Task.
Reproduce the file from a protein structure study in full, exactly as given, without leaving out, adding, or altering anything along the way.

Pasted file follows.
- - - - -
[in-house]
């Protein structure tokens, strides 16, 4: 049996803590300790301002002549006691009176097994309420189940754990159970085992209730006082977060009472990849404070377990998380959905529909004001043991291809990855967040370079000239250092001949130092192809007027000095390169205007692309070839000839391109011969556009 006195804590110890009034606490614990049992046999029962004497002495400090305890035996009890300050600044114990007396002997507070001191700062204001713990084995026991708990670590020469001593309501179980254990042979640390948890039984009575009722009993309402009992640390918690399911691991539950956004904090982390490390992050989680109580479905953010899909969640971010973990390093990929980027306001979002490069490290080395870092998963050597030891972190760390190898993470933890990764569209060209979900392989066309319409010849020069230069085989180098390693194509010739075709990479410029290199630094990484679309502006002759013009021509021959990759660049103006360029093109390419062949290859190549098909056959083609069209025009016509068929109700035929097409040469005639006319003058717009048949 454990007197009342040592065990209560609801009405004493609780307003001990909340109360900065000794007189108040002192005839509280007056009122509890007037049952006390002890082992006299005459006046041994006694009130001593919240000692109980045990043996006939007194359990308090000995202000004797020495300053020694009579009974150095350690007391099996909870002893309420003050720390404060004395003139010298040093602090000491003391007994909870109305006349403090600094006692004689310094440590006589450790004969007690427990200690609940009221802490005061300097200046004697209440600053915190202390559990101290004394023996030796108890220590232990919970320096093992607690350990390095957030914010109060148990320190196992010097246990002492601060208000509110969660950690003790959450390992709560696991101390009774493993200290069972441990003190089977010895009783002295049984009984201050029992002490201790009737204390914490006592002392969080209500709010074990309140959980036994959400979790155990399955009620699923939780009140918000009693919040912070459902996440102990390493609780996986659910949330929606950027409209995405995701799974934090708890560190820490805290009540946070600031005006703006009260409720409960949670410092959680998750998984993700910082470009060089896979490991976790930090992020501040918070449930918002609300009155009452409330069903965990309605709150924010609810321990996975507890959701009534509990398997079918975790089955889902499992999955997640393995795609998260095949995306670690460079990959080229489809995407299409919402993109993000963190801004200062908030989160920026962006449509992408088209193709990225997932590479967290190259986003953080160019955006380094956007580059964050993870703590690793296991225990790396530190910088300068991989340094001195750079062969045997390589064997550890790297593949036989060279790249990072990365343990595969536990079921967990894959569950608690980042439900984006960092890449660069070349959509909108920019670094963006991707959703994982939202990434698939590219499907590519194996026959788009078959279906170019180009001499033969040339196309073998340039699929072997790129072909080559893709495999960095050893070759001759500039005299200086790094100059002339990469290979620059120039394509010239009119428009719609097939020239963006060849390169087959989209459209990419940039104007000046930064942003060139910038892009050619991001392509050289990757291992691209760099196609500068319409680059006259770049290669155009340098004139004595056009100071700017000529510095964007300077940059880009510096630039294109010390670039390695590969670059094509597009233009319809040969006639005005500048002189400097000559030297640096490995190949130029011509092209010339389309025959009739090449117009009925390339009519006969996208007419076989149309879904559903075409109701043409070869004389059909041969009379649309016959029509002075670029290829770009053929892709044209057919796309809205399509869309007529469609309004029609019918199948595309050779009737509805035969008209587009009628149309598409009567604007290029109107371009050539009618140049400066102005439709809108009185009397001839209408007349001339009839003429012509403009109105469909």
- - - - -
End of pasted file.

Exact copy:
[in-house]
């Protein structure tokens, strides 16, 4: 049996803590300790301002002549006691009176097994309420189940754990159970085992209730006082977060009472990849404070377990998380959905529909004001043991291809990855967040370079000239250092001949130092192809007027000095390169205007692309070839000839391109011969556009 006195804590110890009034606490614990049992046999029962004497002495400090305890035996009890300050600044114990007396002997507070001191700062204001713990084995026991708990670590020469001593309501179980254990042979640390948890039984009575009722009993309402009992640390918690399911691991539950956004904090982390490390992050989680109580479905953010899909969640971010973990390093990929980027306001979002490069490290080395870092998963050597030891972190760390190898993470933890990764569209060209979900392989066309319409010849020069230069085989180098390693194509010739075709990479410029290199630094990484679309502006002759013009021509021959990759660049103006360029093109390419062949290859190549098909056959083609069209025009016509068929109700035929097409040469005639006319003058717009048949 454990007197009342040592065990209560609801009405004493609780307003001990909340109360900065000794007189108040002192005839509280007056009122509890007037049952006390002890082992006299005459006046041994006694009130001593919240000692109980045990043996006939007194359990308090000995202000004797020495300053020694009579009974150095350690007391099996909870002893309420003050720390404060004395003139010298040093602090000491003391007994909870109305006349403090600094006692004689310094440590006589450790004969007690427990200690609940009221802490005061300097200046004697209440600053915190202390559990101290004394023996030796108890220590232990919970320096093992607690350990390095957030914010109060148990320190196992010097246990002492601060208000509110969660950690003790959450390992709560696991101390009774493993200290069972441990003190089977010895009783002295049984009984201050029992002490201790009737204390914490006592002392969080209500709010074990309140959980036994959400979790155990399955009620699923939780009140918000009693919040912070459902996440102990390493609780996986659910949330929606950027409209995405995701799974934090708890560190820490805290009540946070600031005006703006009260409720409960949670410092959680998750998984993700910082470009060089896979490991976790930090992020501040918070449930918002609300009155009452409330069903965990309605709150924010609810321990996975507890959701009534509990398997079918975790089955889902499992999955997640393995795609998260095949995306670690460079990959080229489809995407299409919402993109993000963190801004200062908030989160920026962006449509992408088209193709990225997932590479967290190259986003953080160019955006380094956007580059964050993870703590690793296991225990790396530190910088300068991989340094001195750079062969045997390589064997550890790297593949036989060279790249990072990365343990595969536990079921967990894959569950608690980042439900984006960092890449660069070349959509909108920019670094963006991707959703994982939202990434698939590219499907590519194996026959788009078959279906170019180009001499033969040339196309073998340039699929072997790129072909080559893709495999960095050893070759001759500039005299200086790094100059002339990469290979620059120039394509010239009119428009719609097939020239963006060849390169087959989209459209990419940039104007000046930064942003060139910038892009050619991001392509050289990757291992691209760099196609500068319409680059006259770049290669155009340098004139004595056009100071700017000529510095964007300077940059880009510096630039294109010390670039390695590969670059094509597009233009319809040969006639005005500048002189400097000559030297640096490995190949130029011509092209010339389309025959009739090449117009009925390339009519006969996208007419076989149309879904559903075409109701043409070869004389059909041969009379649309016959029509002075670029290829770009053929892709044209057919796309809205399509869309007529469609309004029609019918199948595309050779009737509805035969008209587009009628149309598409009567604007290029109107371009050539009618140049400066102005439709809108009185009397001839209408007349001339009839003429012509403009109105469909």